Report on Aurora investigation into Elijah McClain’s death set for January release

5 investigations related to the death of 23-year-old McClain are pending

A memorial at the site where 23-year-old Elijah McClain was violently detained by Aurora police in August 2019 while he was walking home from a convenience story. (Moe Clark/Colorado Newsline)

Aurora city manager Jim Twombly gave an update on two pending city investigations into the Elijah McClain case and the Aurora Police Department during a city council committee meeting on Thursday.

There are currently five separate investigations into the Aurora Police Department and the death of 23-year-old McClain, who died days after a violent encounter with police while walking home from a convenience store on Aug. 24, 2019. The city of Aurora is conducting two of the investigations.

The first city investigation into the McClain case is being led by Washington-based lawyer Jonathan Smith. The investigation will evaluate how the police and paramedics conducted McClain’s arrest. 

“They’re making good progress,” Twombly said during Thursday’s Public Safety, Courts and Civil Service Policy committee meeting. “They will be getting into the report writing stage, probably right after Thanksgiving, so he’s looking at a January presentation.” 

Mari Newman, an attorney representing the family of Elijah McClain, speaks to a crowd outside of the Martin Luther King Jr. Library in Aurora on Aug. 30, 2020. (Carl Payne/Colorado Newsline)

Over the last month, Smith’s team has conducted interviews with 911 personnel, members of the fire department and police officers about standard operating procedures and policies as well as reviewing audio and recording of calls related to the case, according to Twombly. 

“He’s in the process of wrapping up interviews,” Twombly said, adding that Smith’s team is also conducting interviews with community members to get a sense of how the case was handled in the aftermath of McClain’s death. 

During the update, Twombly did not indicate a timeline for the other department-wide review of Aurora police, which is being led by consulting firm 21CP Solutions. The investigation will look into the department’s leadership structure, use-of-force procedures, potential discriminatory practices, officer misconduct, civilian complaints, recruitment and hiring, and crisis intervention practices, according to a city press release on Aug. 14.

“I talked with them a couple of weeks ago about their progress on their thorough review of the department, and they’re making good progress,” he said. “They have a team of about six or seven different experts that are looking at different aspects.”

Twombly said he asked 21CP to expedite the portion of the study related to the department’s hiring procedures, given concerns about those practices that had previously been raised.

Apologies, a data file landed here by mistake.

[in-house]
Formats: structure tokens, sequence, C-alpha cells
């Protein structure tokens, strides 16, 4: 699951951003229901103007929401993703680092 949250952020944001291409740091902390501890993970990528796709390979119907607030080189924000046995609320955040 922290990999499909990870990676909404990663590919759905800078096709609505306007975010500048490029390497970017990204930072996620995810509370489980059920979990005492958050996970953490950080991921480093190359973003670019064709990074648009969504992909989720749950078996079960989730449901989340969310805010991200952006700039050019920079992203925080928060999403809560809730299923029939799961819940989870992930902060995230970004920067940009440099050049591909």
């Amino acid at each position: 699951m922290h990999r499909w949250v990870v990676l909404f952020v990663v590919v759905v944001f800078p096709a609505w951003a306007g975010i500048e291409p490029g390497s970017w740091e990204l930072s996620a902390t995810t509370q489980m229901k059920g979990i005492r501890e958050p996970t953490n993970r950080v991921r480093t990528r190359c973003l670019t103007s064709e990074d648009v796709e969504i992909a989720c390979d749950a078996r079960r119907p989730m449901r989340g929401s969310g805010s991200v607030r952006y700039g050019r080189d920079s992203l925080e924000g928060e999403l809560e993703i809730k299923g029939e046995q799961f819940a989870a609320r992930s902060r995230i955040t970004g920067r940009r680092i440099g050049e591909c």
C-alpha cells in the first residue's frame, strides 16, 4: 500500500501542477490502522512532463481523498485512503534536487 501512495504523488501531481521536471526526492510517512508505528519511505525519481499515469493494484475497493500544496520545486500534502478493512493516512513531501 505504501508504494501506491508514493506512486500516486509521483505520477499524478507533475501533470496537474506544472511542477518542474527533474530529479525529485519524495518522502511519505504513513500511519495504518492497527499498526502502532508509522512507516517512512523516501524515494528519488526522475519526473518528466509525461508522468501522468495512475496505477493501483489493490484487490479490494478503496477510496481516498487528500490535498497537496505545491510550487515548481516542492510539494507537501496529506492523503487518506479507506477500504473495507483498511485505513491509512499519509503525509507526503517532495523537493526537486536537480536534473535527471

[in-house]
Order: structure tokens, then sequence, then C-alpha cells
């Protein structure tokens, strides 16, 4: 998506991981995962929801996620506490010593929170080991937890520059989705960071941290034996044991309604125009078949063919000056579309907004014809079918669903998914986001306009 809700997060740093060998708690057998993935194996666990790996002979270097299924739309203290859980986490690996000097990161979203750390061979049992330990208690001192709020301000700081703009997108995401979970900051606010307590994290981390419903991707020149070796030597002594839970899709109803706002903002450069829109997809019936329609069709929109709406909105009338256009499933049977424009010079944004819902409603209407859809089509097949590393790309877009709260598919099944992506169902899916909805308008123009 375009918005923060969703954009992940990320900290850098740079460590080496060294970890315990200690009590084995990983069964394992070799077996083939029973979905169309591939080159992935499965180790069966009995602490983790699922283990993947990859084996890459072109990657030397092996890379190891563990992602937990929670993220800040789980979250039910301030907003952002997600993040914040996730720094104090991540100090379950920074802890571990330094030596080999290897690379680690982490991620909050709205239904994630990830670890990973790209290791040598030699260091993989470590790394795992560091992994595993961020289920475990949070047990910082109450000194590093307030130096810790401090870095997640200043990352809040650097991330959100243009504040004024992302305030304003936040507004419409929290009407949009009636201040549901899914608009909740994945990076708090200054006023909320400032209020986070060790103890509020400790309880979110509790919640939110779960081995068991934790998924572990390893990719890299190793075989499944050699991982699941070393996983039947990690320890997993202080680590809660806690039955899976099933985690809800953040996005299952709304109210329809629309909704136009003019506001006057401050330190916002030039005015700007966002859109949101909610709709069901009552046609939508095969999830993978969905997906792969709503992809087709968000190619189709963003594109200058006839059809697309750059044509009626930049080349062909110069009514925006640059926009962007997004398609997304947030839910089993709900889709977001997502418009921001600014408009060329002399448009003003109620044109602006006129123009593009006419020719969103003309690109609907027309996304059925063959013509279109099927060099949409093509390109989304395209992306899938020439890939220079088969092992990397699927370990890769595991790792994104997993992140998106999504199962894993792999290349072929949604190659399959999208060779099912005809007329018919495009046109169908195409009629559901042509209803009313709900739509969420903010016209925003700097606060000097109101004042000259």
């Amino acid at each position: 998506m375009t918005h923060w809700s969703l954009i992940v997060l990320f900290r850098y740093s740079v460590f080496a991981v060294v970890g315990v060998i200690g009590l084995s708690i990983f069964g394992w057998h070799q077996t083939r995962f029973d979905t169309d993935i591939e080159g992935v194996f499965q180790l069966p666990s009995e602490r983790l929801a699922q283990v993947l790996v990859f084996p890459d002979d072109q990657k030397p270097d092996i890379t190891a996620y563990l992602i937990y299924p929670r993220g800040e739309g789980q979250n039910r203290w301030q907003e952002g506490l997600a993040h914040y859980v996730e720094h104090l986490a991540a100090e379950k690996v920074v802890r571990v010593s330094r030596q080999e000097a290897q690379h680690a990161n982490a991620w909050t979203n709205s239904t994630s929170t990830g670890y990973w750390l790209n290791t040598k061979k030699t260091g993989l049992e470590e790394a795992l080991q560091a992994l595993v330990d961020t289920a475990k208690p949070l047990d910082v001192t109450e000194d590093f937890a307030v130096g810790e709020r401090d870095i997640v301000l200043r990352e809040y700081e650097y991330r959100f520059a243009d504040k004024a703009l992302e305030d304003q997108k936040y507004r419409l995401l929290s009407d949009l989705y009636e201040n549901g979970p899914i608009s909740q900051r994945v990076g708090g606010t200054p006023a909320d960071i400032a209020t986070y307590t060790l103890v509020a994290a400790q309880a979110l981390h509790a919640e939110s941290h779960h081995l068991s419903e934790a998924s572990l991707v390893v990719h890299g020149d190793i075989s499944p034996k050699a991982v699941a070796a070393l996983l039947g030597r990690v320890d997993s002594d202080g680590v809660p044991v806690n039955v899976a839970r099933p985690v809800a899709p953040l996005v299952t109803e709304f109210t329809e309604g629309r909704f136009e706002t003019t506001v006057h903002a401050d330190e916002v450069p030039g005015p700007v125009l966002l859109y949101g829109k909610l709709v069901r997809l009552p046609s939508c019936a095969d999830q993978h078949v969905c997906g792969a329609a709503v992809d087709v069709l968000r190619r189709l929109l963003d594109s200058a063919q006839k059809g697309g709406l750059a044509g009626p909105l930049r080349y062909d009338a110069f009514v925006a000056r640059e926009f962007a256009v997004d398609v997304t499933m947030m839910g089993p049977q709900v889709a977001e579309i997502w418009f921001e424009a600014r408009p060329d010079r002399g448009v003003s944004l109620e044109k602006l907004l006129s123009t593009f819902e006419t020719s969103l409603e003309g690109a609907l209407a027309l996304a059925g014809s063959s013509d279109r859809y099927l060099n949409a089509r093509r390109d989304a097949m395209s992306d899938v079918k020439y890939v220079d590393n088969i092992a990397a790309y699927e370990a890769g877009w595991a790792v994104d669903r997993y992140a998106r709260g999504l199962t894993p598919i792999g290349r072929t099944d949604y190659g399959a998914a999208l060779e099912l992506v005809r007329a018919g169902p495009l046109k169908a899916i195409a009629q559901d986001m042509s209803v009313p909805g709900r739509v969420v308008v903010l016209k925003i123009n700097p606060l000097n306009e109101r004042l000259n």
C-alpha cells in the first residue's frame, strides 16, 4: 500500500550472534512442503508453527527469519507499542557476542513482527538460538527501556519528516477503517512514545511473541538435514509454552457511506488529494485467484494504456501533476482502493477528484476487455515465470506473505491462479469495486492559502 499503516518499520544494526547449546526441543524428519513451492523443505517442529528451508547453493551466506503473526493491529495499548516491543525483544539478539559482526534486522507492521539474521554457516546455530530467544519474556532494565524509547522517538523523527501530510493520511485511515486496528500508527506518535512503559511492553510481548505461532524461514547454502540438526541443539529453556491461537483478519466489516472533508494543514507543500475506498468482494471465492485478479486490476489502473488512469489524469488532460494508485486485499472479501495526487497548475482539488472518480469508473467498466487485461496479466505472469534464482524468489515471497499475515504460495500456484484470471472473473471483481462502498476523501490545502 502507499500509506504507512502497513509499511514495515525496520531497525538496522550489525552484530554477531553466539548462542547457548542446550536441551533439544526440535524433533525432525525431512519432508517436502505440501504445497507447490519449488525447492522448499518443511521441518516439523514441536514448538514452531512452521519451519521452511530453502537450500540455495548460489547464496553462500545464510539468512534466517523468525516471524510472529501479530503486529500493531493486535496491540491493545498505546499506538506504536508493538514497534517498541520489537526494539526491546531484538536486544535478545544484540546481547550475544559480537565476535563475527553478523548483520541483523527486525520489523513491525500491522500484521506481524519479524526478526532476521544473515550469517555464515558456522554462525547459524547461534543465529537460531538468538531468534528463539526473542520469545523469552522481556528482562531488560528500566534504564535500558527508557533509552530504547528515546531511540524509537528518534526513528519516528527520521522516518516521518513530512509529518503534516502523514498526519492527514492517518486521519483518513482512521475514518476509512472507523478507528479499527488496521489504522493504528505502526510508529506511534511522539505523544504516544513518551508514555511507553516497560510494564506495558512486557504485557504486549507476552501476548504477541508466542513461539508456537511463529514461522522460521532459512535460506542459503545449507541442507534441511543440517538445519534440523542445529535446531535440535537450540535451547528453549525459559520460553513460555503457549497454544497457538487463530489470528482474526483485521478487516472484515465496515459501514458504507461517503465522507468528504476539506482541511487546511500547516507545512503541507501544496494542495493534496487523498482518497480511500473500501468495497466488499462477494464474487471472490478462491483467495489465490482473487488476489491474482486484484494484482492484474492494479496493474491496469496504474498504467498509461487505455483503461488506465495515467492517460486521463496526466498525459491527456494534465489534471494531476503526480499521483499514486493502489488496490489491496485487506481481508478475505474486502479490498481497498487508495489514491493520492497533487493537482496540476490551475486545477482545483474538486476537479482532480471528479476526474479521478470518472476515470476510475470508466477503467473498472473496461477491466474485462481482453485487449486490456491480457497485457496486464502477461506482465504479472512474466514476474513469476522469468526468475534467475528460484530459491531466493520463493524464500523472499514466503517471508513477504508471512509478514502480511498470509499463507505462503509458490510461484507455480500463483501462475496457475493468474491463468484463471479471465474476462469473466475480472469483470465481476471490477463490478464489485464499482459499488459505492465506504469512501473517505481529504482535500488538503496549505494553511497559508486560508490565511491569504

During the committee’s September meeting, council members received a presentation from the city’s Civil Service Commission, which aids in hiring for the fire and police departments. Numerous council members expressed serious concerns about the current hiring process, stressing that the current framework is leading to racist outcomes.

Twombly said he plans to check back with the 21CP team in the coming weeks to get another update.

Last week, Gov. Jared Polis amended an executive order originally issued in June that designated Colorado Attorney General Phil Weiser as the state’s special prosecutor to investigate the death of McClain. Weiser is also conducting a separate department-wide investigation into the Aurora Police Department. The fifth investigation related to the McClain case is a federal probe into whether Aurora police violated McClain’s constitutional rights.

The amendment changes the language in the order to broaden who can be criminally prosecuted in the case. In the original order, Polis directed Weiser to prosecute, if necessary, “any potential criminal activity by law enforcement officers or any other individuals” involved in McClain’s death. The new language replaces “law enforcement officers” with “any persons.” 

Activists are planning a protest on Saturday from 1 to 3 p.m. at the Colorado Capitol over the changed language. On the Facebook event page, organizers say that the amendment loosens Weiser’s authority and allows him to “come back with watered down charges against the killers, like we saw in Breonna Taylor’s case.” The action is being organized by the Party for Socialism and Liberation.

The next Aurora Public Safety, Courts & Civil Service committee meeting is scheduled for Dec. 10 at 11 a.m..